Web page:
Dec. 5, 2010
PETE THAMEL, New York Times News Service
Gus Malzahn, the coordinator of top-ranked Auburn's prolific offense, is not a joking kind of guy. That does not mean others will not have fun at his expense.
Herb Hand, Vanderbilt's offensive line coach, is one former co-worker who knows the bookish Malzahn well enough to tease him. When they worked together at Tulsa, Hand would tape pictures of the cartoon character Jimmy Neutron on Malzahn's office door, even drawing in Malzahn's glasses for effect, to poke his reputation as an offensive mastermind.
Other days, Hand, who knew Malzahn bristled when people stereotyped him as having a "gadget offense," would print pictures of the cartoon character Inspector Gadget.
Hand also has a close relationship with Oregon coach Chip Kelly, who would visit Hand's old employer West Virginia during spring practices in the Rich Rodriguez era. Kelly once flew through Tulsa on a trip from Florida to Eugene just to watch film with Hand for four hours. There was no meal or tour of the city, just heavy viewing of play-action series concepts. When Kelly discovered a new route-adjustment concept, he declared to Hand, "That right there is worth my trip."
When No. 1 Auburn plays No. 2 Oregon in the Bowl Championship Series title game on Jan. 10, the matchup will feature the presumed Heisman Trophy winner, Auburn quarterback Cam Newton, and the likely runner-up, Oregon tailback LaMichael James.
But the game may also portend the pace that football is played at the college level and beyond because of the star schemers on each sideline, Auburn's Malzahn and Oregon's Kelly. The oddsmaker Danny Sheridan set the over-under scoring total for the game at 75 points.
''I really think the two best offensive spread coaches in the country are going at it," South Carolina coach Steve Spurrier said. "So it will be heck of a game. Might be 60-55, something like that."
Few know both Malzahn and Kelly better than Hand, who was Tulsa's co-offensive coordinator with Malzahn during 2007 and 2008 when they directed the nation's No. 1-ranked offense. Hand has known Kelly since 2003, when Kelly was the offensive coordinator at New Hampshire and would travel the country to pick the brains of offensive coordinators. Hand and Kelly first connected at West Virginia, where Kelly studied Rodriguez's spread offense.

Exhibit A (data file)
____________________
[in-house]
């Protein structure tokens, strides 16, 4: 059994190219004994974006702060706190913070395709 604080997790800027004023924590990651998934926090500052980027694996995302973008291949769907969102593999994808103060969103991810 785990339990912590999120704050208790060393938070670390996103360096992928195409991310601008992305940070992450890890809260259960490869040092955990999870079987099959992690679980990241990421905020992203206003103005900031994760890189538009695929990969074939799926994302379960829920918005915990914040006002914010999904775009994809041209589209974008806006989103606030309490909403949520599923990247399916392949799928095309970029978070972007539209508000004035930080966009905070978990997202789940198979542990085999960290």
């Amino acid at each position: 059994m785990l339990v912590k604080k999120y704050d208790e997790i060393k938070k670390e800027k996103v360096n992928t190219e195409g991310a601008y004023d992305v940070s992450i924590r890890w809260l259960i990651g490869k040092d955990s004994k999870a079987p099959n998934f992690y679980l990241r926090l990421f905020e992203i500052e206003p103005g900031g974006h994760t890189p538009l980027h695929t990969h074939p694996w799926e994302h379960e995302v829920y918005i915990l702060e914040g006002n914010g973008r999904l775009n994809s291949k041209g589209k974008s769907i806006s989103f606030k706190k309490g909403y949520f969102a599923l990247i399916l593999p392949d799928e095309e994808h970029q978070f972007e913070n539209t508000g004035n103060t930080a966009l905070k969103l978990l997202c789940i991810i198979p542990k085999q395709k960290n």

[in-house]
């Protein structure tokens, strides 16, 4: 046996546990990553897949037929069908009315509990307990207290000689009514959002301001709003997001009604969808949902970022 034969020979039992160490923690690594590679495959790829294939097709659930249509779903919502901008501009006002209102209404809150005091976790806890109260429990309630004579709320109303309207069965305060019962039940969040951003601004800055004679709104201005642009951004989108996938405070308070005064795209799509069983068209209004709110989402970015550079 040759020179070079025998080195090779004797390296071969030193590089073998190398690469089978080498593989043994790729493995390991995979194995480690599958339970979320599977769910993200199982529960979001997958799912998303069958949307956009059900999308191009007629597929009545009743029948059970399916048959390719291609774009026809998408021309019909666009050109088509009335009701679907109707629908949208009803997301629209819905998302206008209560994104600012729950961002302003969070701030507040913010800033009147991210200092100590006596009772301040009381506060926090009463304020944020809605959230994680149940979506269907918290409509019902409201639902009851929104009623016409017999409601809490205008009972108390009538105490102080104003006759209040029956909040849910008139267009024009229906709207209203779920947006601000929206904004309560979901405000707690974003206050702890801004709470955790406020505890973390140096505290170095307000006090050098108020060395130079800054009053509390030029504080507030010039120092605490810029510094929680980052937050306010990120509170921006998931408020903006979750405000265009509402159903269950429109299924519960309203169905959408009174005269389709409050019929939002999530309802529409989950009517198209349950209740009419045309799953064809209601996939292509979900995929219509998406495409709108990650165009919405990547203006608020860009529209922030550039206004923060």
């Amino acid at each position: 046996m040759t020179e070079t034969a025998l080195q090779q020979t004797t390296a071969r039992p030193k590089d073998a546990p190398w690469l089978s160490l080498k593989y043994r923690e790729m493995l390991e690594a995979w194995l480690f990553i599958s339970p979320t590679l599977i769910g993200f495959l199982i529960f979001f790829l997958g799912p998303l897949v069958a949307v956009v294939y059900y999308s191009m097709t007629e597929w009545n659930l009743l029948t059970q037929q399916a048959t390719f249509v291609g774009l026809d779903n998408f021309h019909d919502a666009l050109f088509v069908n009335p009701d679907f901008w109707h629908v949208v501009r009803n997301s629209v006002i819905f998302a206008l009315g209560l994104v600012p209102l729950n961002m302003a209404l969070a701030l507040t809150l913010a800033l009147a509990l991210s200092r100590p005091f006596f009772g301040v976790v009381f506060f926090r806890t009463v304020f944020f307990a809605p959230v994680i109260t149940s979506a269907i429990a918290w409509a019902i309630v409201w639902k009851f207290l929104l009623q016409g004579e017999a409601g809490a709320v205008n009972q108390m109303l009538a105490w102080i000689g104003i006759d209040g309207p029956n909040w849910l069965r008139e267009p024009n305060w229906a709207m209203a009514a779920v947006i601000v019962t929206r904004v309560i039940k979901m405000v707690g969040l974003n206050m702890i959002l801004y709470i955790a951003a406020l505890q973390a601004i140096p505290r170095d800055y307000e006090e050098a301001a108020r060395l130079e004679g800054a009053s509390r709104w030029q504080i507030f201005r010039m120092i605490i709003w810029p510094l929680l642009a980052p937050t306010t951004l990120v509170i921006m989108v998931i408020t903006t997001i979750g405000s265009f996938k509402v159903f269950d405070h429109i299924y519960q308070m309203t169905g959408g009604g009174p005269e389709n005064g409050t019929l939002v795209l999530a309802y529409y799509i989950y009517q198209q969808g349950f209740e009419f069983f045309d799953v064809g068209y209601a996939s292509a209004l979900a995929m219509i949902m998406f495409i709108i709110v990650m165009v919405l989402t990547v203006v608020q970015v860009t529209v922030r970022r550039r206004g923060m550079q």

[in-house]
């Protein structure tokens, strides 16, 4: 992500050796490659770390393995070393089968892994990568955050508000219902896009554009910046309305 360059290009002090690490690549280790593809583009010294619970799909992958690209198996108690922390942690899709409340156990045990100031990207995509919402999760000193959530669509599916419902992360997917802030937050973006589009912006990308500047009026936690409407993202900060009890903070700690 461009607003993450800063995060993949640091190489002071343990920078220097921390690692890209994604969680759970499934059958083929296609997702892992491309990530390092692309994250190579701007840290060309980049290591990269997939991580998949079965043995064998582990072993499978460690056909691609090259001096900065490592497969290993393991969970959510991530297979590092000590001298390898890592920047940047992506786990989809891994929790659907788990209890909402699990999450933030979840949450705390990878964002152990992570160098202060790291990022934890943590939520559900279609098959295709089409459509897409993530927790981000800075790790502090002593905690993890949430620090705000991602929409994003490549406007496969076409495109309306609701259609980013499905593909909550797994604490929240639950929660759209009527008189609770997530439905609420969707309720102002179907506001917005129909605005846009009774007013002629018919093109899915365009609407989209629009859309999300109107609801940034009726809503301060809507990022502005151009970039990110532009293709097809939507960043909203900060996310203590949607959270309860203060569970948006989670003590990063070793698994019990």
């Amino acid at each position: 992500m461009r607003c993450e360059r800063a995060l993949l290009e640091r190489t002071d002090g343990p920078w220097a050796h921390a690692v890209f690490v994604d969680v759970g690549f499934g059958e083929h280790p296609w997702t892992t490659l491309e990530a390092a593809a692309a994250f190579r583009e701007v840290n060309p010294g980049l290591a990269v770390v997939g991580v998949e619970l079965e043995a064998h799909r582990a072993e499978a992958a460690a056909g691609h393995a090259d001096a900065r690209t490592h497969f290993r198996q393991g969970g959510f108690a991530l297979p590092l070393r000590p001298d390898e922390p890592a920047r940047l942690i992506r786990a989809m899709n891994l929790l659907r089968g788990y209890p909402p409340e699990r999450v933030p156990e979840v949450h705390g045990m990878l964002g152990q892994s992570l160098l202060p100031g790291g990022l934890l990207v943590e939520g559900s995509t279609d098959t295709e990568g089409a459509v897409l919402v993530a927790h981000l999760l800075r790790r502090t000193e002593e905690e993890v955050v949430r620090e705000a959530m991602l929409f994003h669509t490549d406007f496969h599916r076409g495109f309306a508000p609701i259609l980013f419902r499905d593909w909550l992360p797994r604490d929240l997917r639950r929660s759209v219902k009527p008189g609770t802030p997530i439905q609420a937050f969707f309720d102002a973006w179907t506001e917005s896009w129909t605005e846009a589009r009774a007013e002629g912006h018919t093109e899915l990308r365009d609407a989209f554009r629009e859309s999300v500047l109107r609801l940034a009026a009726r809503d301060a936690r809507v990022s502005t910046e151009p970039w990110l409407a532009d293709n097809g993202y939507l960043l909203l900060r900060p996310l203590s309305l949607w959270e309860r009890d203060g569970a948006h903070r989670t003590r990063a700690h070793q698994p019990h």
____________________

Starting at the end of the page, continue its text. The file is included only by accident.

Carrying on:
''The thing Chip was really impressed with was the tempo stuff," Hand said.
Oregon's tempo, which is a major part of an offense that leads the nation with 49.3 points a game, has driven it to its first national title game. Lost somewhat amid Auburn's scandal-tinged season has been its stellar offense, which has averaged a Southeastern Conference-best 42.7 points a game, nearly a touchdown more than the next SEC team.
Oregon averages more than 79 plays, while Auburn plays a bit slower, managing 66.
Hand said an important aspect of the matchup is that neither team's defense will be thrown off by the tempo. He suggested the game could be lower scoring than projected. Hand said that when he coached at Tulsa with Malzahn, coach Todd Graham would insist that Tulsa was not a no-huddle team, it was a no-huddle program.
''Our secretaries operated at a no-huddle pace," Hand said.
That underscores a greater point of how the programs mirror each other.
''If there are two defenses prepared to play against the opposing offense, it would be those two," Hand said. "That's what they see in practice every day. I don't think Oregon's tempo will rattle Auburn or Auburn will be rattled by Oregon."
Neither Kelly nor Malzahn has a silver-spoon football pedigree. Malzahn, a walk-on at Arkansas, made his name as a high school coach in Arkansas, where he won three state titles. His offense was so successful that he wrote a book, "The Hurry-Up, No-Huddle: An Offensive Philosophy." There is also an instructional DVD of the same name.
He moved on to Arkansas with the prized quarterback recruit Mitch Mustain in 2006, and spent a year there as offensive coordinator before joining Hand at Tulsa. Malzahn has a reputation of being low key.
One day after Hand told a joke in a meeting, Malzahn said: "I don't really understand jokes. I don't get them."
Hand asked him if he didn't get that joke, and Malzahn responded: "No, I just don't get the whole concept of jokes. I don't even know why people tell them. What's the point?"
Malzahn did chuckle when a reporter told him Saturday night that Kelly had been complimentary of Auburn's offense this year, saying it was one of the few that ran at a comparable tempo to Oregon's.
''I think I've met him once," Malzahn said, mentioning the connection to Hand. "I've got a lot of respect for him. I love what he does with the tempo, it's a lot of fun to watch."
Kelly left his job as the offensive coordinator at New Hampshire for Oregon in 2007 and transformed quarterback Dennis Dixon from an enigmatic talent to a Heisman front-runner. Injury kept Dixon from New York that season, but Kelly's reputation as a big-time coach at the BCS level was solidified. When he became Oregon's coach last year, Kelly further enveloped the program in his spread philosophy, so much that the Ducks rotate 25 players on defense because of the inordinately high number of snaps.
Oregon has hit a peak this year, outscoring teams by 115-24 in the fourth quarter.
''He's a fantastic coach, and he's done a great job and has a great staff," the Auburn defensive coordinator Ted Roof said. "It'll be a great challenge."
And years from now, the game may be looked back on as an important part of speeding things up in college football and beyond.